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People's Republic of China: Fear of mass arrests and use of lethal force against peaceful demonstrators

, Index number: ASA 17/020/1989

URGENT ACTION
EXTERNAL (for general distribution) Al Index: ASA 17/20/89
Distr: UA/SC
UA 144/89 Fear of Mass Arrests 24 May 1989
PEOPLES REPUBLIC OF CHINA: Fear of mass arrests and use of lethal
force against peaceful demonstrators
Following the imposition of martial law in the Chinese capital, Beijing, on 19 May, large-scale
demonstrations by students, workers and residents are continuing in the capital and other major
cities. The troops called in to enforce martial law in Beijing have not yet intervened to disperse
demonstrators and remain based in the outskirts of the capital. However, there are reports of
large troop movements in Chinas provinces, and more troops are said to have been sent to
Beijing. Chinas state television announced on 22 May that the city of Wuhan in central China
had been placed under military control. This was apparently imposed after students began a sit
in at one end of a strategic bridge over the Yangtze river on 16 May, bringing traffic to a
standstill. Large scale peaceful protests also continue in Shanghai, Nanjing, Canton, Xian and
many other cities. Tens of thousands of workers in Shanghai are said to have joined the students’
protests there. In Urumqi, the capital of the Xinjiang Autonomous Regions in northwest
China, groups of protesters reportedly stormed the local Communist Party headquarters and were
“severely dealt with”, according to an official Shanghai newspaper which gave no further detail.
A decision may be made to enforce martial law in Beijing and to stop by force the peaceful
demonstrations there and in other cities. In this regard Amnesty International is calling on the
Chinese authorities to issue instructions to all troops and security forces setting out strict
guidelines limiting the use of force in crowd control situations, and to impose rigid restrictions
on the use of lethal force, firearms and other means in accordance with international standards
governing the use of force in law enforcement.
All protests and marches have so far been peaceful, though a clash between soldiers and
protesters took place early on 23 May in the outskirts of Beijing. The clash was said to have
occurred when a large convoy of tanks and military trucks attempted to break through crowds of
people and makeshift barricades, apparently to move to a nearby military encampment. The
clash, however, was reportedly an isolated incident and the troops massed on the outskirts of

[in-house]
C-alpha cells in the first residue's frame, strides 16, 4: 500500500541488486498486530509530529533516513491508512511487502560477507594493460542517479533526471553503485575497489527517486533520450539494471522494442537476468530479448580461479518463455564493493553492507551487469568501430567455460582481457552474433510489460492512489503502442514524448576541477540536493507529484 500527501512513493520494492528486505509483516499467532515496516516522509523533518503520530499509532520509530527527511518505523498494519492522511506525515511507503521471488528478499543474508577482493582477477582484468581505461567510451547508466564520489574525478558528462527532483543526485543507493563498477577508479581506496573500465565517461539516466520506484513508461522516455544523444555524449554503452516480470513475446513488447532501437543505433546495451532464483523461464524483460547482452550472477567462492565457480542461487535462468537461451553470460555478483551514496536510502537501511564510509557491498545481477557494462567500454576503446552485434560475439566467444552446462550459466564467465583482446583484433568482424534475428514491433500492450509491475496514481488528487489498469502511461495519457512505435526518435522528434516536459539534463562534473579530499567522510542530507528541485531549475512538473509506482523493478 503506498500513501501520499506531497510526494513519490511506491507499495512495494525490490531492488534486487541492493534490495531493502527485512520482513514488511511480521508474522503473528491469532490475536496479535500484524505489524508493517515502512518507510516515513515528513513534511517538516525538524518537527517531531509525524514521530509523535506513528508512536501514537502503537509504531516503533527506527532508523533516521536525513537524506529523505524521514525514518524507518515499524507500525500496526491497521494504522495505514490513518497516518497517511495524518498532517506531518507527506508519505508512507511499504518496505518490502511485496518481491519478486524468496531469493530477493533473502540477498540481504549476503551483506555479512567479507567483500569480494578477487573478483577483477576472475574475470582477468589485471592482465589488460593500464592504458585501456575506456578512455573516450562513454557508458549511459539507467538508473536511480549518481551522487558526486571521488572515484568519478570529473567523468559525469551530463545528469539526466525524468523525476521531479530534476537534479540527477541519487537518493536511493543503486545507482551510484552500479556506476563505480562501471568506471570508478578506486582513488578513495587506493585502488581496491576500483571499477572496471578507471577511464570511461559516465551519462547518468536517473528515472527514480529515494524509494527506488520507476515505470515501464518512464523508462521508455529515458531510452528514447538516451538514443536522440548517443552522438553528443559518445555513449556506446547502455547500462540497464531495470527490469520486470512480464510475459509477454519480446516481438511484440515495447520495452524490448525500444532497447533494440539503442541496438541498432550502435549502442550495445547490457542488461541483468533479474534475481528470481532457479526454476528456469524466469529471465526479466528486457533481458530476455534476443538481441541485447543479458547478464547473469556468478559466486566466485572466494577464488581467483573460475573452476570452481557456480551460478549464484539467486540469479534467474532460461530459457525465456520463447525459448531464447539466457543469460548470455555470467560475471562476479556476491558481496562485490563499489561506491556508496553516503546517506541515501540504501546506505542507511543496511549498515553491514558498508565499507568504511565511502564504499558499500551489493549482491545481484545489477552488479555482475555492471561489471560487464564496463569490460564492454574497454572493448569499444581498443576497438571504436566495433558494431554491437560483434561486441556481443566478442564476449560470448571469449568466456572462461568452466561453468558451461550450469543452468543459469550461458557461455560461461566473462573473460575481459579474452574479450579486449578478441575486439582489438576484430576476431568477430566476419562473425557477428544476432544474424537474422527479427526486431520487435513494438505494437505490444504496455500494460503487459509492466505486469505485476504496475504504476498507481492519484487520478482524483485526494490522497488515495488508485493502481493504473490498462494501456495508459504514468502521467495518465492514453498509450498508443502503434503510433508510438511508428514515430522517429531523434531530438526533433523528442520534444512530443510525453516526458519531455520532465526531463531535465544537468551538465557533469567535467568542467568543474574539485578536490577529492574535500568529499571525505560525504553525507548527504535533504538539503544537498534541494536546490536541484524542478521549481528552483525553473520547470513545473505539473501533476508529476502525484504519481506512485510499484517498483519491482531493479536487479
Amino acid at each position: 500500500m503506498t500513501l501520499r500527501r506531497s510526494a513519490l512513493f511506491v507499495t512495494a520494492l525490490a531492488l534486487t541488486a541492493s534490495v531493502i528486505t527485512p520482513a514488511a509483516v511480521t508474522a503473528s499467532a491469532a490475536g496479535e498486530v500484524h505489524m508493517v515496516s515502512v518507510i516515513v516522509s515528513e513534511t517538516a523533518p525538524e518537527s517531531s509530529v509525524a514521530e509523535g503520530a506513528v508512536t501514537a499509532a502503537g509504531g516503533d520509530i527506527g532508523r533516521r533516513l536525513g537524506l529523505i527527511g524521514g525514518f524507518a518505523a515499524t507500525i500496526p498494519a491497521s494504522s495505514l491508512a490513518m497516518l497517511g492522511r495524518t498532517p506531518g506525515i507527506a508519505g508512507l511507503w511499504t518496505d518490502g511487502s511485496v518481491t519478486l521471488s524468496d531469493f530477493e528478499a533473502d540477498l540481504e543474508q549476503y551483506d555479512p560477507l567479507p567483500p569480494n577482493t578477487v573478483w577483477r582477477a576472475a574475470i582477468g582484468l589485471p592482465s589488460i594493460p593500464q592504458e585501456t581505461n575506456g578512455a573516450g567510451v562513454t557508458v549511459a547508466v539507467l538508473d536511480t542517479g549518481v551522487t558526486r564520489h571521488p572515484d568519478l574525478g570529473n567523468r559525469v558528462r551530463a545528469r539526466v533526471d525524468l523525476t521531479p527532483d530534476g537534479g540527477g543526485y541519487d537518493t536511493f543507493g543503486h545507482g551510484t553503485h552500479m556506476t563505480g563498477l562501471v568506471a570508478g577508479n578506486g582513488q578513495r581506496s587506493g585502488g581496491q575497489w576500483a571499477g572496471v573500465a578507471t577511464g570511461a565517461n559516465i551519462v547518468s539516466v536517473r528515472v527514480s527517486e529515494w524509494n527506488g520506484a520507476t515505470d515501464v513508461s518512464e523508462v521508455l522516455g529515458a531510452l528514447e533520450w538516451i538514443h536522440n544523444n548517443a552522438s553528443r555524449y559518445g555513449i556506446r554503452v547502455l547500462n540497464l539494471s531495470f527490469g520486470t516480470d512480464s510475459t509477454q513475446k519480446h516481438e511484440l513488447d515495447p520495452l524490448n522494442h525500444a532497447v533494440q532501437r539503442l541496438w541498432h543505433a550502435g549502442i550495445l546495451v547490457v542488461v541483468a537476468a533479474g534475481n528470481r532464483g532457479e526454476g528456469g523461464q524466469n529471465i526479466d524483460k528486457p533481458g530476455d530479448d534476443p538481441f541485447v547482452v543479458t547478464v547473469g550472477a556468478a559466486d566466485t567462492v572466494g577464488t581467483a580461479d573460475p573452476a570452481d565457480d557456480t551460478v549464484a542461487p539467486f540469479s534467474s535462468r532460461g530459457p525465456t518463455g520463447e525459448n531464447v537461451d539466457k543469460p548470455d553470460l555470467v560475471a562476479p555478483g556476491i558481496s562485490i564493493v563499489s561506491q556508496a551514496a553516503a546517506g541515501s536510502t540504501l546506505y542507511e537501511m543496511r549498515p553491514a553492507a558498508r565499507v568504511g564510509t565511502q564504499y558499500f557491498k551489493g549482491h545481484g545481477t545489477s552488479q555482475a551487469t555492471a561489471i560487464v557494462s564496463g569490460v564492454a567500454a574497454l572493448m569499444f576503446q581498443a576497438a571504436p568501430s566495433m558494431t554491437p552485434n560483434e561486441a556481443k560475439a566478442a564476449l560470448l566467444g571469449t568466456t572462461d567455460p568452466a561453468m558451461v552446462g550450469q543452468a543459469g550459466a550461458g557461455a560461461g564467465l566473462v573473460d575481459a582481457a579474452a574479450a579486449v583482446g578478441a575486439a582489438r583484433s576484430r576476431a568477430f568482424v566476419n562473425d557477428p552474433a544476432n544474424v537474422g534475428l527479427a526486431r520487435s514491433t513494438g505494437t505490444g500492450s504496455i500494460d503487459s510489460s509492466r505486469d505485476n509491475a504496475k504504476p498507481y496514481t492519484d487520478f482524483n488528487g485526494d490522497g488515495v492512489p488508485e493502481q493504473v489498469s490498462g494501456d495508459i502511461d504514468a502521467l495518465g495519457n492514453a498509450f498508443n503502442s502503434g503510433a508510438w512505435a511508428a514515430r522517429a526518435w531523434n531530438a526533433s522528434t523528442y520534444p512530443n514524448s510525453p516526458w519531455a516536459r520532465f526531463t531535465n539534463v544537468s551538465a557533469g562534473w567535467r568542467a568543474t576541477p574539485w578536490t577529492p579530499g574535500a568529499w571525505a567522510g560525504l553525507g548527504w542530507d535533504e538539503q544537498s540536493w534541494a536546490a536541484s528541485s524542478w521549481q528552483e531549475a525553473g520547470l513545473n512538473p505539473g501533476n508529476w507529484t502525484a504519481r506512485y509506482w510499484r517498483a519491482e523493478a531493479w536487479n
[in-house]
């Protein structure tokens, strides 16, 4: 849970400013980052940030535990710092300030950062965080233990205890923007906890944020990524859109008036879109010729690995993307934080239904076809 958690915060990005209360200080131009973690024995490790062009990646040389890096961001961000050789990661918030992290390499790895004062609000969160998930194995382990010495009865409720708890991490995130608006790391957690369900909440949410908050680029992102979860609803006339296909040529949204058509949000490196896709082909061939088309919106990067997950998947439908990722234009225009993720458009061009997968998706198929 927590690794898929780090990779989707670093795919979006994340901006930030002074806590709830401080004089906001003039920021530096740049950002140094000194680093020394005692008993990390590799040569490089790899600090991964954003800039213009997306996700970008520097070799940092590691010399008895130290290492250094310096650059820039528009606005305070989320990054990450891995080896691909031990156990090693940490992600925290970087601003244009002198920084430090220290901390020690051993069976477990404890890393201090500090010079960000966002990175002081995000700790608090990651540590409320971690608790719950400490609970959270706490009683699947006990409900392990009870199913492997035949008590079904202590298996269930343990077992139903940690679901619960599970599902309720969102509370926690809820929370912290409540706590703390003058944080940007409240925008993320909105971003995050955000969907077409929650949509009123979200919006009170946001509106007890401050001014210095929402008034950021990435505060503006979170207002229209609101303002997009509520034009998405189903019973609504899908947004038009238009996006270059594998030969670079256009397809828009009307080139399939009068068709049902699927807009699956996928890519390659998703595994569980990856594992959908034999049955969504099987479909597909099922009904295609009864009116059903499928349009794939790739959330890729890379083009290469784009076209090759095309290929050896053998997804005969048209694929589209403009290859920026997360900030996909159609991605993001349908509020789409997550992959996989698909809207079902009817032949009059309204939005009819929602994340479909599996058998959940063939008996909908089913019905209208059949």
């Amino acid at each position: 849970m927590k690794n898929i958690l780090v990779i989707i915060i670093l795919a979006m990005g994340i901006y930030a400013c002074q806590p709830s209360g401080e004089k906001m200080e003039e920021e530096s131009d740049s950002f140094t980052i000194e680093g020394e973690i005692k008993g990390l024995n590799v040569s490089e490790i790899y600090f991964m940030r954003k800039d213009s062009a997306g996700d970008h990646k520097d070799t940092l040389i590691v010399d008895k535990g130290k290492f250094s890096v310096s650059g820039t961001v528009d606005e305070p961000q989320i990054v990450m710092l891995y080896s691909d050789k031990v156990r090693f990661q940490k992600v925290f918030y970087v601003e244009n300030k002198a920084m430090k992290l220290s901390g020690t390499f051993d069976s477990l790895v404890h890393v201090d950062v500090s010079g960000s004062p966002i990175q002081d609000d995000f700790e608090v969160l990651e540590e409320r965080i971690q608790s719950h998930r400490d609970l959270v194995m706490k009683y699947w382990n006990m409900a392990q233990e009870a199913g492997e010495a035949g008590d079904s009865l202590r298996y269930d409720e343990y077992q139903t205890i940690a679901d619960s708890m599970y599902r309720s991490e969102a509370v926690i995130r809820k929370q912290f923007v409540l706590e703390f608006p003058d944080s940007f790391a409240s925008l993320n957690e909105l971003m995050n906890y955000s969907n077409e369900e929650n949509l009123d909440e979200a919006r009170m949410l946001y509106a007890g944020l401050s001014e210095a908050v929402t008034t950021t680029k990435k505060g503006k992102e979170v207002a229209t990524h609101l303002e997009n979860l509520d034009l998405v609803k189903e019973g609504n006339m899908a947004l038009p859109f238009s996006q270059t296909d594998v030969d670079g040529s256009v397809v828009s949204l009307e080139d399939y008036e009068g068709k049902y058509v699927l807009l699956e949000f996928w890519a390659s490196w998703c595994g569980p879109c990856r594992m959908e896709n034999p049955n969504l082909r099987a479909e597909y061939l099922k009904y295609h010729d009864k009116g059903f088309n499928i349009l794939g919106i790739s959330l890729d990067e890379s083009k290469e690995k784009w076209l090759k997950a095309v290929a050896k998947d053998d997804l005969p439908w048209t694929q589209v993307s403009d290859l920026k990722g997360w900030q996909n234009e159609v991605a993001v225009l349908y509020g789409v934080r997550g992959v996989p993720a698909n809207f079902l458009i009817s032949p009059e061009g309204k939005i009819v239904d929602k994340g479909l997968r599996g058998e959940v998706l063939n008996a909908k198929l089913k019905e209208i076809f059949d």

Beijing have so far made no attempt to enter the city. On 23 May hundreds of thousands of
protesters, including staff from several government ministries, marched again through Beijing.
There are still deep divisions among China’s political and military leadership about the
enforcement of martial law and whether to restore order by force. After martial law was
declared, ten government ministers reportedly offered to resign, and several political and military
leaders declared their sympathy for the students. By 23 May, the situation of the Party General
Secretary, Zhao Ziyang, who had opposed the imposition of martial law, was still unclear.
On 22 May, members of the National People’s Congress (NPC), China’s parliament, began
gathering signatures to open a special session of the NPC in order to consider the legality of
martial law, By 23 May, some 40 to 50 signatures were said to have been gathered out of the 80
required for the opening of such a session. It is believed that the NPC Chairman, Wan Li, who
has cut short a trip to the USA to return to China, may call an emergency meeting of the NPC
Standing Committee to debate martial law. It was also reported on 23 May that over 100 military
officers have vowed to refrain from entering Beijing to repress the crowds occupying, the centre
of the city.
Despite that, however, late on 23 May, there were reports that the majority of the
commanders of China’s eight military regions had pledged their support to the Prime Minister,
Li Peng, who declared martial law on 19 May, and that the number of the provinces whose
leaders had expressed loyalty to him was also increasing.
In this confused situation, it is uncertain whether force will be used to repress peaceful
protesters. However, as long as large-scale demonstrations continue throughout China, the
possibility remains.
RECOMMENDED ACTION: Telegrams/telexes/airmail letters:
urging the authorities to issue immediate instructions to troops and security forces not to
resort to the use of lethal force to repress peaceful protesters, and to conform to the restrictions
laid down in international standards regarding the use of force and firearms by law-enforcement
officials.
APPEALS TO:
Li Peng
Prime Minister
Guowuyuan
Beijing
People’s Republic of China
Telegrams: Li Peng Zongli
Beijingshi, China
Telexes: 22478 MFERT CN
(Please forward to the Prime Minister)
Wan Li
Chairman
National People’s Congress
Xijiao
People’s Republic of China
Telegrams: Wan Li Zhuxituan
Changwu Zhuxi, National People’s Congress, Beijingshi, China
COPIES TO: Diplomatic representatives of the People’s Republic of China in your country.
PLEASE SEND APPEALS IMMEDIATELY. Check with the International Secretariat, or your
section office, if sending appeals after 5 July 1989.

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